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New 'care assistant' job created with immigrants in mind

Published onsdag 5 april 2017 kl 11.47
Tobias Baudin: These are very high skilled jobs
(3:36 min)
Care assistants at an old age people's home in Hägersten, Sweden.
Care assistants at an old age people's home in Hägersten, Sweden. Credit: Pontus Lundahl/TT

Sweden's leading public sector union has agreed to help establish a new entry level care role which will allow new arrivals in Sweden to enter the job market with just nine months' training.

The Kommunal Union on Wednesday announced that it had reached agreement with the Swedish Association of Local Authorities and Regions (SKL) to establish the care assistant profession.

This is an answer to the big debate 'how can we create more jobs in Sweden?'," Tobias Baudin, the union's president, told Radio Sweden. "Not least 'how can we create more jobs for all the refugees who have come to this country?'".


Baudin said Sweden's old age homes and hospitals would need at least 100,000 care assistants, once the new role is established, hopefully within a year.

He said that he also expected the number of assistant nurses to nearly double from 180,000 at present to more than 250,000 over the next 20 years.

"We are talking a lot of jobs now that will be necessary in Sweden," he said.

"You can start as a care assistant, and then you can get more education and become an assistant nurse, and a special assistant nurse. You can have a career in this occupation. We have a whole solution here for your working life."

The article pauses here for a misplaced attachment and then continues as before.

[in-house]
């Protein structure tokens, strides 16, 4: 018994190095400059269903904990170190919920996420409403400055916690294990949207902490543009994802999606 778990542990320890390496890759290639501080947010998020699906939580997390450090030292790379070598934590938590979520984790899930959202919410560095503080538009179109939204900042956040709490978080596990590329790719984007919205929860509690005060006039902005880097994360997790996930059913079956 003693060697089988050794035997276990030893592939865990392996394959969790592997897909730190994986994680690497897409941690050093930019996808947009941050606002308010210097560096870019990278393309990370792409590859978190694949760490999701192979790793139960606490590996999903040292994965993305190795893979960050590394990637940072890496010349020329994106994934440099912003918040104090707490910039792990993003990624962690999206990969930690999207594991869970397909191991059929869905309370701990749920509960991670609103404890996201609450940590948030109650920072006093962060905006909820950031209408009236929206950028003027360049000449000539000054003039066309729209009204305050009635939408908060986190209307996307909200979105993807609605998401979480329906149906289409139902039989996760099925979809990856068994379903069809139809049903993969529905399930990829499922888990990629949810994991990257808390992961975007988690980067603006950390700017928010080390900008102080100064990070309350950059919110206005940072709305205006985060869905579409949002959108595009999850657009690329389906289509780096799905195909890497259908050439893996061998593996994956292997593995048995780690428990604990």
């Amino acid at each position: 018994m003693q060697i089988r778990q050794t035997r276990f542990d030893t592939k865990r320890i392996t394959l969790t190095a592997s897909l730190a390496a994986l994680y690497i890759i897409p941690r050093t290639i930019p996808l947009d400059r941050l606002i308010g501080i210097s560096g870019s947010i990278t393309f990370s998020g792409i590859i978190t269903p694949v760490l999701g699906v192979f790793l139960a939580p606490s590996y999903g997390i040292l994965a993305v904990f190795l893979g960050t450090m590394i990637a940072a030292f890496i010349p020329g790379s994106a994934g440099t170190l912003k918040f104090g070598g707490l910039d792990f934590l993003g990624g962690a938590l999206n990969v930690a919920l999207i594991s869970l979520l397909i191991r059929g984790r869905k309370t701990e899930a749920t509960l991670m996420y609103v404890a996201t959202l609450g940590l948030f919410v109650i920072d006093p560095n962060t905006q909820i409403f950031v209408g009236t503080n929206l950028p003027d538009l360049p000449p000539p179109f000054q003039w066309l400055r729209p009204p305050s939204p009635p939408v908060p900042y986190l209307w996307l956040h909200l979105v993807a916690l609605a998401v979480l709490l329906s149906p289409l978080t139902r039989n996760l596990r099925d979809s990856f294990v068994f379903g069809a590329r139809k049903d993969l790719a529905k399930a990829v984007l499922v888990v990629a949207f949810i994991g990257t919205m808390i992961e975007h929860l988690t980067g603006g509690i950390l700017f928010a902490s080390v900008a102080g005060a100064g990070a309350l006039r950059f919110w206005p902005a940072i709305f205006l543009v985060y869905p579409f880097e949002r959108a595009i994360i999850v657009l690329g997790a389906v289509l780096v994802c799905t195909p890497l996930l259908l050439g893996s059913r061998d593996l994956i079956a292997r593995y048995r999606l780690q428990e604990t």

The Kommunal Union has long resisted calls from the centre-right Moderate Party for Sweden to create 'simple jobs' for newly arrived refugees.

Wednesday's agreement is being seen as a compromise.

"In the Swedish welfare system, there aren't any 'easy jobs'," Baudin said. "To work in the Swedish elderly care and Swedish health care, you can't work there without any education. These are very high skilled jobs. When I ask the right-wing parties what they mean by simple jobs, they have a very hard time to tell me what they mean."

SKL is the organisation for local authority employers, who run Sweden's public health. Its chairperson Lena Micko welcomed Kommunal's decision

"The number of old people who need care is growing, and that creates a requirement for competent and experienced employees," she said.

Baudin said he expected his union to back other similar roles with entry after only a short period of training, starting with teacher assistants. 

"We need a lot of teachers in Sweden, so maybe there we can find other solutions, with maybe teacher assistants, that don't need as long an education as a teacher."

"Maybe we can find more branches where we can use these type of agreements in the future."

Our journalism is based on credibility and impartiality. Swedish Radio is independent and not affiliated to any political, religious, financial, public or private interests.
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